Pace of Investment Bank Job Losses Slowing

Though the headline news on investment banking has been mostly gloomy over the recent quarters, there are signs that some investment banks are seeing strength in their business while others are expanding their investment banking operations. While firms such as Citigroup and Credit Suisse are announcing new cuts to their investment banking unit, there are some lesser known investment banks that are expanding.

Citigroup Cuts 150 More Jobs, Shrinks Bonuses

Citigroup is continuing its cost reduction efforts with a plan to eliminate an additional 150 jobs in its trading and investment-banking division. It also plans to reduce bonuses by up to 10 percent. Citigroup spokeswoman Danielle Romero-Apsilos commented that the firm has been making targeted headcount reductions throughout the year in certain businesses and functions as part of efforts to control expenses during the current environment. Most of the newly planned job cuts will come from the investment bank’s equities trading and underwriting units. The new cuts are in addition to the 1,200 job reductions that the investment bank announced at the start of the year and a further reduction of 350 jobs in July.

Credit Suisse Eliminating 100 Investment Banking Jobs in Britain

Following up on its previously announced plan to cuts $4.3 billion in costs by the year 2015, Credit Suisse is eliminating 100 jobs at its investment banking operation in Britain. Most of the job cuts are within the investment bank’s equities and fixed-income divisions and will occur within three months. The advisory businesses of the firm’s investment banking unit in Britain is also affected by the planned job reductions. Credit Suisse attributed its decision to lay off people to the challenging operating environment in Europe.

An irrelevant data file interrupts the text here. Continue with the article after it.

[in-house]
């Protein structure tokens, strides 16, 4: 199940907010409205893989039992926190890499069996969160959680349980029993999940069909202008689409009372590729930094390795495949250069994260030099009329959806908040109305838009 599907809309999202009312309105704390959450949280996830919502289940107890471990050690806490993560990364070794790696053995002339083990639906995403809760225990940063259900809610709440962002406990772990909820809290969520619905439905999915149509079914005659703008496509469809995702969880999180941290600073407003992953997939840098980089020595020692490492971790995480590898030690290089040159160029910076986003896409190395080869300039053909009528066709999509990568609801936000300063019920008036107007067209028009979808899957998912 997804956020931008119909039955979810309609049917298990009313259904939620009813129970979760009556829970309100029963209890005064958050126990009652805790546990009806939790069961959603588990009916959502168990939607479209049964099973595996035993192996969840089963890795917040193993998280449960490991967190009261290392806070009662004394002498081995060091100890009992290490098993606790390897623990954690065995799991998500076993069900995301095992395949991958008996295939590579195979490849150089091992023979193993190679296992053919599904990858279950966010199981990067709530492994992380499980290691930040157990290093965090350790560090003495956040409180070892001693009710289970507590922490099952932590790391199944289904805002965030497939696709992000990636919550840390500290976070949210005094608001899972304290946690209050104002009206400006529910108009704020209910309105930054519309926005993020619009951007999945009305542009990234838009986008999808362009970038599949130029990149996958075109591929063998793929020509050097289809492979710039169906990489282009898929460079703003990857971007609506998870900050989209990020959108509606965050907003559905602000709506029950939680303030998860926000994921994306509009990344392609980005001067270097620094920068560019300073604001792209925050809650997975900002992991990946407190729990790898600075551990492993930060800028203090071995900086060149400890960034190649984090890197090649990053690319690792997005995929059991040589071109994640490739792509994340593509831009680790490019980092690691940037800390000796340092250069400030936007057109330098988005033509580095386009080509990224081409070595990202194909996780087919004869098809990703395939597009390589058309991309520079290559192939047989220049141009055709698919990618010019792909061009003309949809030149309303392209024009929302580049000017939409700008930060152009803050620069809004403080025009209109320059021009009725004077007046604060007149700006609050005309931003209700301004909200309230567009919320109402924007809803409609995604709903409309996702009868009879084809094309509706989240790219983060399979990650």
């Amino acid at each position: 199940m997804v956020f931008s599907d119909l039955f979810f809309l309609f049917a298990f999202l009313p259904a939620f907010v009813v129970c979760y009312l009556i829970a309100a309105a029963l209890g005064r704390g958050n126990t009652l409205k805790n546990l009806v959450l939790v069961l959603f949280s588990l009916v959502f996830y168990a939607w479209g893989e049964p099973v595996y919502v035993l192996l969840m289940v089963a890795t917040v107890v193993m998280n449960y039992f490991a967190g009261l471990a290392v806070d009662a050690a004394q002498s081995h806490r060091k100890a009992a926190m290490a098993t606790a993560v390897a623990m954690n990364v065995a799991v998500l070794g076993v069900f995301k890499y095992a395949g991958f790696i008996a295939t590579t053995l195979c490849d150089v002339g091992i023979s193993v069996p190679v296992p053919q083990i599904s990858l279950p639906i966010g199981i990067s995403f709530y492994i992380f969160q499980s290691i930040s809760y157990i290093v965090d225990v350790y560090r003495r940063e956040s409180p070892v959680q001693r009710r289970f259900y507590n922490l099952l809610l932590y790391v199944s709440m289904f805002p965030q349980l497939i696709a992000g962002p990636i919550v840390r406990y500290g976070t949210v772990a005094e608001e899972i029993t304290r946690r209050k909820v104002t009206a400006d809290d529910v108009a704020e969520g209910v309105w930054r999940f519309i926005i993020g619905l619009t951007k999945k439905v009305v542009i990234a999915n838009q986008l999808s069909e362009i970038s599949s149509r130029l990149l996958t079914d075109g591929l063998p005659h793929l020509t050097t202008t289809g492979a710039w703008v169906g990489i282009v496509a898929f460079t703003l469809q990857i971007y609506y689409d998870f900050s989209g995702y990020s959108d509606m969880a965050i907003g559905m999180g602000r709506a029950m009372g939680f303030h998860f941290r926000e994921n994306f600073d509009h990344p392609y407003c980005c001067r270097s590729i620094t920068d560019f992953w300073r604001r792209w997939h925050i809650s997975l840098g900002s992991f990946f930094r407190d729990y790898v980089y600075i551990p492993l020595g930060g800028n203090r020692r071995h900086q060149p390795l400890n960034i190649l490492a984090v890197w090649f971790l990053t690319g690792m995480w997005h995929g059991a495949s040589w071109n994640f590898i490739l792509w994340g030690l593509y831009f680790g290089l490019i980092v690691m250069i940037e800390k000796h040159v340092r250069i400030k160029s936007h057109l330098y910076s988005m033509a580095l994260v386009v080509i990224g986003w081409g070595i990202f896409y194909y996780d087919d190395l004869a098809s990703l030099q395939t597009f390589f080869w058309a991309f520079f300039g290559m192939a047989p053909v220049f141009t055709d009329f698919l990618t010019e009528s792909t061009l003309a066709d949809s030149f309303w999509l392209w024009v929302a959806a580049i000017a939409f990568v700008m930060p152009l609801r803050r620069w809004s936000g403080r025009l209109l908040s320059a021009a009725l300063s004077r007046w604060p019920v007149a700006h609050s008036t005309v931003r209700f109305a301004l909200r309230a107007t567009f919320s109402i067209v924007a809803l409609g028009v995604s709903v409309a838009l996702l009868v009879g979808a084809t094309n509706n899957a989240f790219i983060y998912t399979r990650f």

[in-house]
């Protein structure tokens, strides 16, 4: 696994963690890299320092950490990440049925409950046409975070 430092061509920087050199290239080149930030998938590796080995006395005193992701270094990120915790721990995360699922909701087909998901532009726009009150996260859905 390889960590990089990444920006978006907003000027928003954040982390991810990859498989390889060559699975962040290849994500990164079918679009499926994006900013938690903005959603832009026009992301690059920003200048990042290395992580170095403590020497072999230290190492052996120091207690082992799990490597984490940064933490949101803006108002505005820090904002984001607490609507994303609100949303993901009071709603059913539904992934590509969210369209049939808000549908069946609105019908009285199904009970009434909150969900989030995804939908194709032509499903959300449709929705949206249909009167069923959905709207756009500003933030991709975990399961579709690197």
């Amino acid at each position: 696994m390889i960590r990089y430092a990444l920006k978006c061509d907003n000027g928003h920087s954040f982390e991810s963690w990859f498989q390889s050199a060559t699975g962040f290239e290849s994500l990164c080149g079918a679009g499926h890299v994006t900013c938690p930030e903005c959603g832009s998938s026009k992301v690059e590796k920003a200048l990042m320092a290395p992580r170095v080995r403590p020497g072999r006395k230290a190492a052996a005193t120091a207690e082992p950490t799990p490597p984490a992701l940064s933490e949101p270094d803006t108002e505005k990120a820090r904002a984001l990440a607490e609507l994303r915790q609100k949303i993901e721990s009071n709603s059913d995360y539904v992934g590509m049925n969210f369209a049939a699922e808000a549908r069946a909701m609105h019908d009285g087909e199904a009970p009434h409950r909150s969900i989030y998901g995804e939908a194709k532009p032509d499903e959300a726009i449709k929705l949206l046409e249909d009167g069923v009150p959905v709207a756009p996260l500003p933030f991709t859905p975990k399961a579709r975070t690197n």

Lesser Known Investment Banks Hiring

Stormharbour, a new investment bank that was only set up in 2009 has made 40 new hires this year taking its total employee count to 170. It has offices in New York, London, Hong Kong, Singapore, Tokyo, Madrid and Lisbon. Among the investment bank’s hire is Eric Daniels, former chief executive of Lloyds Banking Group as a senior advisor. Another lesser known investment bank Torch Partners, based in London has announced its expansion into the US with initial operations in San Francisco. It has hired Sanu Desai, a Silicon Valley native with 20+ years experience in advising companies as Managing Director.

Outlook On Jobs

While there are reports that anticipate continuing job losses at investment banks due to factors including the newly framed international rules known as Basel III in response to the 2008 financial crisis, it is somewhat of a surprise to see lesser known investment banking firms trying to take advantage of weaknesses at large investment banks. This is a small positive sign for the investment banking industry. It is also worth noting that though the large investment banks are still announcing job cuts, it appears that the pace of job losses has slowed. This is another consolation for job seekers within the industry. At this time however, there are no signs of large investment banks planning mass hiring so that may continue to keep the job market in check near term.

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